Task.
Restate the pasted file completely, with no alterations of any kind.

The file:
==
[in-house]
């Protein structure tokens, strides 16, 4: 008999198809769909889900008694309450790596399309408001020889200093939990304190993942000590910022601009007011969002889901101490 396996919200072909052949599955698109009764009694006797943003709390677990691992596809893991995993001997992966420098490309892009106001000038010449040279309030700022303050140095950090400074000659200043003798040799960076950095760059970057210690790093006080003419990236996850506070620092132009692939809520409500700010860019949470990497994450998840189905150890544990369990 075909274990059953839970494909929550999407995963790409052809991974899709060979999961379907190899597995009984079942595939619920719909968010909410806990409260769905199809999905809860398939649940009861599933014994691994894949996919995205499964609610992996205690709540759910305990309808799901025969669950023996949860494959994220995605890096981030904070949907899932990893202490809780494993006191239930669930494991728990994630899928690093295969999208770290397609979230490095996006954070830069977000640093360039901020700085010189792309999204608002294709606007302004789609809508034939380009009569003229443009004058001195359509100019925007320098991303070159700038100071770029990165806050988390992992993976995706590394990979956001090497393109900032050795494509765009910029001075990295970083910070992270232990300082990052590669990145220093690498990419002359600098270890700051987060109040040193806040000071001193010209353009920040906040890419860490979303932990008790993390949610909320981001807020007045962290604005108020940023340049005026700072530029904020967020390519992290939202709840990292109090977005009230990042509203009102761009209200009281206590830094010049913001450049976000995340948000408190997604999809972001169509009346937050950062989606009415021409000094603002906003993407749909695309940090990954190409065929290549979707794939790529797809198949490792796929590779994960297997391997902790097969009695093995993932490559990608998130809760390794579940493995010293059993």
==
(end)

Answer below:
[in-house]
């Protein structure tokens, strides 16, 4: 008999198809769909889900008694309450790596399309408001020889200093939990304190993942000590910022601009007011969002889901101490 396996919200072909052949599955698109009764009694006797943003709390677990691992596809893991995993001997992966420098490309892009106001000038010449040279309030700022303050140095950090400074000659200043003798040799960076950095760059970057210690790093006080003419990236996850506070620092132009692939809520409500700010860019949470990497994450998840189905150890544990369990 075909274990059953839970494909929550999407995963790409052809991974899709060979999961379907190899597995009984079942595939619920719909968010909410806990409260769905199809999905809860398939649940009861599933014994691994894949996919995205499964609610992996205690709540759910305990309808799901025969669950023996949860494959994220995605890096981030904070949907899932990893202490809780494993006191239930669930494991728990994630899928690093295969999208770290397609979230490095996006954070830069977000640093360039901020700085010189792309999204608002294709606007302004789609809508034939380009009569003229443009004058001195359509100019925007320098991303070159700038100071770029990165806050988390992992993976995706590394990979956001090497393109900032050795494509765009910029001075990295970083910070992270232990300082990052590669990145220093690498990419002359600098270890700051987060109040040193806040000071001193010209353009920040906040890419860490979303932990008790993390949610909320981001807020007045962290604005108020940023340049005026700072530029904020967020390519992290939202709840990292109090977005009230990042509203009102761009209200009281206590830094010049913001450049976000995340948000408190997604999809972001169509009346937050950062989606009415021409000094603002906003993407749909695309940090990954190409065929290549979707794939790529797809198949490792796929590779994960297997391997902790097969009695093995993932490559990608998130809760390794579940493995010293059993």